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Cost-consequence analysis of remifentanil-based analgo-sedation vs. conventional analgesia and sedation for patients on mechanical ventilation in the Netherlands

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10 pages
Hospitals are increasingly forced to consider the economics of technology use. We estimated the incremental cost-consequences of remifentanil-based analgo-sedation (RS) vs. conventional analgesia and sedation (CS) in patients requiring mechanical ventilation (MV) in the intensive care unit (ICU), using a modelling approach. Methods A Markov model was developed to describe patient flow in the ICU. The hourly probabilities to move from one state to another were derived from UltiSAFE, a Dutch clinical study involving ICU patients with an expected MV-time of two to three days requiring analgesia and sedation. Study medication was either: CS (morphine or fentanyl combined with propofol, midazolam or lorazepam) or: RS (remifentanil, combined with propofol when required). Study drug costs were derived from the trial, whereas all other ICU costs were estimated separately in a Dutch micro-costing study. All costs were measured from the hospital perspective (price level of 2006). Patients were followed in the model for 28 days. We also studied the sub-population where weaning had started within 72 hours. Results The average total 28-day costs were €15,626 with RS versus €17,100 with CS, meaning a difference in costs of €1474 (95% CI -2163, 5110). The average length-of-stay (LOS) in the ICU was 7.6 days in the RS group versus 8.5 days in the CS group (difference 1.0, 95% CI -0.7, 2.6), while the average MV time was 5.0 days for RS versus 6.0 days for CS. Similar differences were found in the subgroup analysis. Conclusions Compared to CS, RS significantly decreases the overall costs in the ICU. Trial Registration Clinicaltrials.gov NCT00158873.
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Alet al.Critical Care2010,14:R195 http://ccforum.com/content/14/6/R195
R E S E A R C H
Open Access
Costconsequence analysis of remifentanilbased analgosedation vs. conventional analgesia and sedation for patients on mechanical ventilation in the Netherlands 1* 1 1 2 Maiwenn J Al , Leona Hakkaart , Siok Swan Tan , Jan Bakker
Abstract Introduction:Hospitals are increasingly forced to consider the economics of technology use. We estimated the incremental costconsequences of remifentanilbased analgosedation (RS) vs. conventional analgesia and sedation (CS) in patients requiring mechanical ventilation (MV) in the intensive care unit (ICU), using a modelling approach. Methods:A Markov model was developed to describe patient flow in the ICU. The hourly probabilities to move from one state to another were derived from UltiSAFE, a Dutch clinical study involving ICU patients with an expected MVtime of two to three days requiring analgesia and sedation. Study medication was either: CS (morphine or fentanyl combined with propofol, midazolam or lorazepam) or: RS (remifentanil, combined with propofol when required). Study drug costs were derived from the trial, whereas all other ICU costs were estimated separately in a Dutch microcosting study. All costs were measured from the hospital perspective (price level of 2006). Patients were followed in the model for 28 days. We also studied the subpopulation where weaning had started within 72 hours. Results:The average total 28day costs were15,626 with RS versus17,100 with CS, meaning a difference in costs of1474 (95% CI 2163, 5110). The average lengthofstay (LOS) in the ICU was 7.6 days in the RS group versus 8.5 days in the CS group (difference 1.0, 95% CI 0.7, 2.6), while the average MV time was 5.0 days for RS versus 6.0 days for CS. Similar differences were found in the subgroup analysis. Conclusions:Compared to CS, RS significantly decreases the overall costs in the ICU. Trial Registration:Clinicaltrials.gov NCT00158873.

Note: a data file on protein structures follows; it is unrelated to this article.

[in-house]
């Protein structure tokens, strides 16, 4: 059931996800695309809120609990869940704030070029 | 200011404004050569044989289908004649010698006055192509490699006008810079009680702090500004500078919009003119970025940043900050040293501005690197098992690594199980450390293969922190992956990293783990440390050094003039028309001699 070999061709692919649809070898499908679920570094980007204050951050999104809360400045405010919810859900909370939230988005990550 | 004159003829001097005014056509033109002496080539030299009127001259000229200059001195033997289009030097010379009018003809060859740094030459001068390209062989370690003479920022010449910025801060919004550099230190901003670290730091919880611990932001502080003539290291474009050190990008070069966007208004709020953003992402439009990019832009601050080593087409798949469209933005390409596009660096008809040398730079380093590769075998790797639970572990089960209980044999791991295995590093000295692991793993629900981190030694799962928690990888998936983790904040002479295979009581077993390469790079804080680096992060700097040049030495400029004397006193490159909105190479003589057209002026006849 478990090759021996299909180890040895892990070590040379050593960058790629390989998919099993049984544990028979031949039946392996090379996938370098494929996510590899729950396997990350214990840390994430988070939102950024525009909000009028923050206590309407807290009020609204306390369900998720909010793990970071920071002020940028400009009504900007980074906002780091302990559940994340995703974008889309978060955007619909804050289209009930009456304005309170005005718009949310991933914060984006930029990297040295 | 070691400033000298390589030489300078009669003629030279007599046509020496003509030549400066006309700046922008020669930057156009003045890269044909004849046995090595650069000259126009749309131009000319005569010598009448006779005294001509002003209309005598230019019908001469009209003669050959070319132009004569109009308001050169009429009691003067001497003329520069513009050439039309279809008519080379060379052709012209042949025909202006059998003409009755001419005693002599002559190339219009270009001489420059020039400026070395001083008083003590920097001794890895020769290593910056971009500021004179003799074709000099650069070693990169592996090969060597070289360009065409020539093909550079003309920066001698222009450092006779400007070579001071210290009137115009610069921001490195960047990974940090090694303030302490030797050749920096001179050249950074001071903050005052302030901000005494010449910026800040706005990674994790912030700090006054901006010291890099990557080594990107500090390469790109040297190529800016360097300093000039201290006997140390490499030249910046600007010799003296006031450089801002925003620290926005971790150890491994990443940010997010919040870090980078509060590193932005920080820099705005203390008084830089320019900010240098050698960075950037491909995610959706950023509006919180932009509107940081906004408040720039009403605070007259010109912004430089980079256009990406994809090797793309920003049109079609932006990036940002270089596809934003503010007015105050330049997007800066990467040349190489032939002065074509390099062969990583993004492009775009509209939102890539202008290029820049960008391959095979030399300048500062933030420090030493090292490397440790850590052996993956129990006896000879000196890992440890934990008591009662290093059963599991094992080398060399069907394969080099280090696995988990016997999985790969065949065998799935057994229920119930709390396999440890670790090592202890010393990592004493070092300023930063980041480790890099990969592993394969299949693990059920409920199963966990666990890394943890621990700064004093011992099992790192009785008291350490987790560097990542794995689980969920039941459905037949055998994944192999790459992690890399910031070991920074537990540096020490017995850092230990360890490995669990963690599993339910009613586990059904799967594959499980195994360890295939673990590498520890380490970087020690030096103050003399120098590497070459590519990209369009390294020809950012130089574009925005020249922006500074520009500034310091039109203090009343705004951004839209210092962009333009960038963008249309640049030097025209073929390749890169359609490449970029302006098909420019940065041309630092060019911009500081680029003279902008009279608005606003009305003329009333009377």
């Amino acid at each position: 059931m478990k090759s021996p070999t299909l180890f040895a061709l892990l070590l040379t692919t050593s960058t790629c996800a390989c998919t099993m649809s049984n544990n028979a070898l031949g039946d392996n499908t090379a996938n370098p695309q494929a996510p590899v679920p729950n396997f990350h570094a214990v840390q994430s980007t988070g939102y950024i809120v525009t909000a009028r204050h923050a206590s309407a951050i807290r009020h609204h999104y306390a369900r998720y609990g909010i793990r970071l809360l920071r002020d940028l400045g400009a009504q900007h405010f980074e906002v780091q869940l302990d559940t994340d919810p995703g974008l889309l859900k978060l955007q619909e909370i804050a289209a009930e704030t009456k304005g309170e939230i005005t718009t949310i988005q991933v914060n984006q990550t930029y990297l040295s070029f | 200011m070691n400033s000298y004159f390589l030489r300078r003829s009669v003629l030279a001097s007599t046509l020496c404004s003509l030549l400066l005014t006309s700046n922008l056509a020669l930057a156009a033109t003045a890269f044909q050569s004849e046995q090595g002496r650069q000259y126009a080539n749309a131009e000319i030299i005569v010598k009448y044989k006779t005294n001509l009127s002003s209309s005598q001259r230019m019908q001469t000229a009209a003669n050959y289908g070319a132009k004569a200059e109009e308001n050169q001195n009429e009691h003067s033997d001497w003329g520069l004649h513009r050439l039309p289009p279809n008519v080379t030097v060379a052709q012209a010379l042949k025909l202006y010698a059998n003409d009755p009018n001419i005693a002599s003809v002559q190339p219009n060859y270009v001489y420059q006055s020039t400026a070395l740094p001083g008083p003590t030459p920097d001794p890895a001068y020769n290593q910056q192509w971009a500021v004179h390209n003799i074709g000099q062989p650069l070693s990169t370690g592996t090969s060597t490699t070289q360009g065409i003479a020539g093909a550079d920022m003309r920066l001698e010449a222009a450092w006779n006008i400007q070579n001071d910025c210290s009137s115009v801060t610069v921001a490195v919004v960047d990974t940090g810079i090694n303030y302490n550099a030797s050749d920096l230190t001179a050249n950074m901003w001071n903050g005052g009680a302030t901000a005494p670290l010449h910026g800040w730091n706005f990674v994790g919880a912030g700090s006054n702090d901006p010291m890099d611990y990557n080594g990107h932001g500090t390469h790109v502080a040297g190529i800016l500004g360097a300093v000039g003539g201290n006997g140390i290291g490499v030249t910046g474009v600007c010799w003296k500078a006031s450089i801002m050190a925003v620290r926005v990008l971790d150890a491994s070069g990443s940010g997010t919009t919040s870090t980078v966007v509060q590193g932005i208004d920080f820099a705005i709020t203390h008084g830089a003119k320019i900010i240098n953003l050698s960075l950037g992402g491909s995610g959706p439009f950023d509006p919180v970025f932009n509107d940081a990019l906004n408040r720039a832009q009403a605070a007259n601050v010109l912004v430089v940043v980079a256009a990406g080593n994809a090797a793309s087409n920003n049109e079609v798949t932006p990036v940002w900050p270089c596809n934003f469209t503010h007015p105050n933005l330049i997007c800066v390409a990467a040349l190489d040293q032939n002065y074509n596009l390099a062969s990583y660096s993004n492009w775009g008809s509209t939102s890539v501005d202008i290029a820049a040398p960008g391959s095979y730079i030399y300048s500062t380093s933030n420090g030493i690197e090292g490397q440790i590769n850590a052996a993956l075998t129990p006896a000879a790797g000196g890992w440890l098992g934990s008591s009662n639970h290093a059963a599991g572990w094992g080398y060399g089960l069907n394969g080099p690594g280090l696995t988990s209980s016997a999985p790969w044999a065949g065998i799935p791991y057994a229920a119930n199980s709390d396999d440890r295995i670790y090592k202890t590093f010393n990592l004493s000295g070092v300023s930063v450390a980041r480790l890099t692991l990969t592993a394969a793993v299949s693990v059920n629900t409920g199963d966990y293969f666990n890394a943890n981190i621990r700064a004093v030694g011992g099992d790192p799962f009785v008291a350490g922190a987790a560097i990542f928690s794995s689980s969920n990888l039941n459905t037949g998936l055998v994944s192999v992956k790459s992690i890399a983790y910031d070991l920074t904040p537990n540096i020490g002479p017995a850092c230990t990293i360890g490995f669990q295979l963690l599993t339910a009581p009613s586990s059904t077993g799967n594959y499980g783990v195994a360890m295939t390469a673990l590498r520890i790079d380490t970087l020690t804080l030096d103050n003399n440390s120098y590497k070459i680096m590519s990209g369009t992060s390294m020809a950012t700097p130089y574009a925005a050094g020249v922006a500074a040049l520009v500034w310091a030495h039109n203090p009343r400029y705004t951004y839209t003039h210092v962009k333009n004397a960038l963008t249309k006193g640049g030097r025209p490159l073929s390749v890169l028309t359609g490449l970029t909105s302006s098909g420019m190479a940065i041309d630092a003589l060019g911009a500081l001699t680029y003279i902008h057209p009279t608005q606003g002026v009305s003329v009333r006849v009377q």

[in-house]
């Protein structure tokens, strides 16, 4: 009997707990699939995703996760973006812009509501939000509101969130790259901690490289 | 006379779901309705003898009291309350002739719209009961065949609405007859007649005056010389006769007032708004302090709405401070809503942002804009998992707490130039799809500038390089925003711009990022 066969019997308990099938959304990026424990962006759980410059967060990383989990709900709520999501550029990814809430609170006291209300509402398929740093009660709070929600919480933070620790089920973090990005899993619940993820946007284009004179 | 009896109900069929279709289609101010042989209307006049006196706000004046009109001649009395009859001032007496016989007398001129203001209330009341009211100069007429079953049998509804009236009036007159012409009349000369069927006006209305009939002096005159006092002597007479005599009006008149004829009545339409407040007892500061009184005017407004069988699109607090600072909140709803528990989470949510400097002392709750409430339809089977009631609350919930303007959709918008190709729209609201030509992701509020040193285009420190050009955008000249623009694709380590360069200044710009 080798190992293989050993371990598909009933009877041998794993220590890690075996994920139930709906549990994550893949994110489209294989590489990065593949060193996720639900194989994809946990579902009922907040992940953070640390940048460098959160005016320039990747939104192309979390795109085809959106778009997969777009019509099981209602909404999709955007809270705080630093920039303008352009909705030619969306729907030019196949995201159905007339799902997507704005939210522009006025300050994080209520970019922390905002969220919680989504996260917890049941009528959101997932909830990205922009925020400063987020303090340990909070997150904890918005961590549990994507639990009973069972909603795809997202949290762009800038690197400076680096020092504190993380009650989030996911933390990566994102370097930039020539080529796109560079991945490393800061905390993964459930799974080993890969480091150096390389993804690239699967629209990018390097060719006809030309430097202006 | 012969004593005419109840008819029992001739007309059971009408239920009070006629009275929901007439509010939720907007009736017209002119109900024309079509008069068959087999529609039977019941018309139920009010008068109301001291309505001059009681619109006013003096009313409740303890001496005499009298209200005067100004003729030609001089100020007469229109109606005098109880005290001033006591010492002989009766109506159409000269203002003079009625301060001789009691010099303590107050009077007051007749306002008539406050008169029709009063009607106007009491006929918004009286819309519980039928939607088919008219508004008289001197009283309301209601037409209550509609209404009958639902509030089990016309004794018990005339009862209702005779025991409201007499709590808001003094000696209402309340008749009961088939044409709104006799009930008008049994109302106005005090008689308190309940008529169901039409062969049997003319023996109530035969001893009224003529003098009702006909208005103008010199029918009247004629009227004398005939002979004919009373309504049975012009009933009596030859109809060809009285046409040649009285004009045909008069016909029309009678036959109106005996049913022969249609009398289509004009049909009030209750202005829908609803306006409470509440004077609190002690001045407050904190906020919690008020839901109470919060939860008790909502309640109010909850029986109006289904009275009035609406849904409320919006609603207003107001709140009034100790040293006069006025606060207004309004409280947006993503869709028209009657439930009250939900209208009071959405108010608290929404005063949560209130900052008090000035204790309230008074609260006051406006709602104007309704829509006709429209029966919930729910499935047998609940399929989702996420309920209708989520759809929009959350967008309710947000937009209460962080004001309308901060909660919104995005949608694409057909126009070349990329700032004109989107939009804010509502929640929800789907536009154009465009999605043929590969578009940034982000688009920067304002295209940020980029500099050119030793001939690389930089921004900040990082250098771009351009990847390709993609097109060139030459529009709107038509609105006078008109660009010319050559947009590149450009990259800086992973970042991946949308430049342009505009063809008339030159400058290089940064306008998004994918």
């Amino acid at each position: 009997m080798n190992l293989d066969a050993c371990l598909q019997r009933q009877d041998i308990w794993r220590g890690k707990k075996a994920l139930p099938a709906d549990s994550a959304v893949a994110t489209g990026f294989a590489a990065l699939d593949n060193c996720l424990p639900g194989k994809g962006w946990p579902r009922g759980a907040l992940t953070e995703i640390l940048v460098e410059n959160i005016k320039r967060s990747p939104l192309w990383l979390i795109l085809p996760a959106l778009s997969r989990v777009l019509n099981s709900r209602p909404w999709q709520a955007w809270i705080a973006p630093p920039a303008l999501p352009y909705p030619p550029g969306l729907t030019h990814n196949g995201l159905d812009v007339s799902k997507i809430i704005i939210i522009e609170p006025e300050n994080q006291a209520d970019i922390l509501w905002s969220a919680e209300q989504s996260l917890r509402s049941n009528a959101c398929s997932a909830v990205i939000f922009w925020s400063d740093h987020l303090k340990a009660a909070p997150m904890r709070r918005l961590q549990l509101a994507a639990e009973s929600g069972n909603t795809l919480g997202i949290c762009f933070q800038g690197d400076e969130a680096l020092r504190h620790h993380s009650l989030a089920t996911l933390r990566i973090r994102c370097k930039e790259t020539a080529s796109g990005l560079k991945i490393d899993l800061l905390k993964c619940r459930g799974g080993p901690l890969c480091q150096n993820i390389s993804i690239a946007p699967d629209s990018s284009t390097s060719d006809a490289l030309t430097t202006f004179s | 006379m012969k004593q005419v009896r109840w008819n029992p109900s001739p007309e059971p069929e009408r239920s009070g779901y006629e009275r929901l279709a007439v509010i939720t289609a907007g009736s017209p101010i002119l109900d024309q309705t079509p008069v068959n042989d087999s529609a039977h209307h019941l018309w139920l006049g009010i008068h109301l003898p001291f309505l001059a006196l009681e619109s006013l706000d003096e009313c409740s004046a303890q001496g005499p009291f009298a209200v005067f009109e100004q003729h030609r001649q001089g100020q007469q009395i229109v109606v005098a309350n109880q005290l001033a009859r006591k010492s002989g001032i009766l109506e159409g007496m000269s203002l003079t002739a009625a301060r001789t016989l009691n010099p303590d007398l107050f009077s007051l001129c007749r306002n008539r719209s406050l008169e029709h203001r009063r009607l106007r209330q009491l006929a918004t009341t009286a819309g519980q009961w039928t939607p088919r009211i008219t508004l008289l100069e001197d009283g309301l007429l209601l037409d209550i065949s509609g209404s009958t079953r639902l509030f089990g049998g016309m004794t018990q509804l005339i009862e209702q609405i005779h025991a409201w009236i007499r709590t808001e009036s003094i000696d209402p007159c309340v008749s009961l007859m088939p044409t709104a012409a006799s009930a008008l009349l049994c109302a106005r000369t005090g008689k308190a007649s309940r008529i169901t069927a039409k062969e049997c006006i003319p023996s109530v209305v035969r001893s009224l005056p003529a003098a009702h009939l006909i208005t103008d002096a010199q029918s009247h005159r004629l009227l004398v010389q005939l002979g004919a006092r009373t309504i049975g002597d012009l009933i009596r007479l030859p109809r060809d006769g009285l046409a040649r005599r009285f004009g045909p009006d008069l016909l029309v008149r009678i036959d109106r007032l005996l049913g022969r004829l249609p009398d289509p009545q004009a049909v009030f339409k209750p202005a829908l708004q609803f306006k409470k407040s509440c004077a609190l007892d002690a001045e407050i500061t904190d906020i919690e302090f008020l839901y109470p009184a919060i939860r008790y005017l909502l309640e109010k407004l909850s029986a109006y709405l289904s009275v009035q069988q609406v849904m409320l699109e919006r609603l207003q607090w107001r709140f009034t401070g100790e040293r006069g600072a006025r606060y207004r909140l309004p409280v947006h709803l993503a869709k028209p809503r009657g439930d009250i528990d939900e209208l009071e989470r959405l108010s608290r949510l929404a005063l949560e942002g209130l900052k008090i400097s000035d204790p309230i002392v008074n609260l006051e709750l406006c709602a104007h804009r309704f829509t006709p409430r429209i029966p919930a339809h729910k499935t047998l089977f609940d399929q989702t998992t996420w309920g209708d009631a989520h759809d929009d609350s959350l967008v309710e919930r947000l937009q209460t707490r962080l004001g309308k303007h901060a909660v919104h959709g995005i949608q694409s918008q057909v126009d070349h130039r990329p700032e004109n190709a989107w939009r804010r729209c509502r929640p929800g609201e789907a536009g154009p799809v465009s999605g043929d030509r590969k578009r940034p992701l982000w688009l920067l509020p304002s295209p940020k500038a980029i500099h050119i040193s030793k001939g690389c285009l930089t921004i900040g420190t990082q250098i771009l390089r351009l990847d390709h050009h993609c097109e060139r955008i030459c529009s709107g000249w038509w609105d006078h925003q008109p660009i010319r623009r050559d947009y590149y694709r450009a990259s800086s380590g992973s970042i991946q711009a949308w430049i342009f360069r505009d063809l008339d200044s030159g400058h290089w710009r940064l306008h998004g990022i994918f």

Introduction The vast majority of patients admitted to the intensive care unit (ICU) requires mechanical ventilation. In order to facilitate mechanical ventilation these patients often require the administration of both analgesics (often opioids) and sedatives [1]. This combination is applied to control pain, relieve agitation and anxiety, aid compliance to the mechanical ventilator, and, hence, to maintain comfort. However, when administered for a longer per iod, the pharmacodynamic effects of conventional opioids
* Correspondence: al@bmg.eur.nl 1 Institute for Medical Technology Assessment, Erasmus University, Burg. Oudlaan 50, Rotterdam, 3062 PA, The Netherlands Full list of author information is available at the end of the article
such as fentanyl and morphine become unpredictable and are often prolonged as a result of redistribution and accumulation [2]. This may increase the risk of sup pressed respiratory drive and potentially delay weaning and extend the duration of mechanical ventilation. Decreasing the duration of mechanical ventilation might lead to medical and economic benefits: a shorter mechanical ventilation duration decreases the risk of ventilatorassociated morbidity, for example, complica tions caused by loss of airway defense mechanisms such as nosocomial pneumonia [35]. Reduction of the dura tion of mechanical ventilation may also yield savings in terms of reduced ICU and hospital length of stay and reduced costs [6].
© 2010 Al et al.; licensee BioMed Central Ltd. This is an open access article distributed under the terms of the Creative Commons Attribution License (http://creativecommons.org/licenses/by/2.0), which permits unrestricted use, distribution, and reproduction in any medium, provided the original work is properly cited.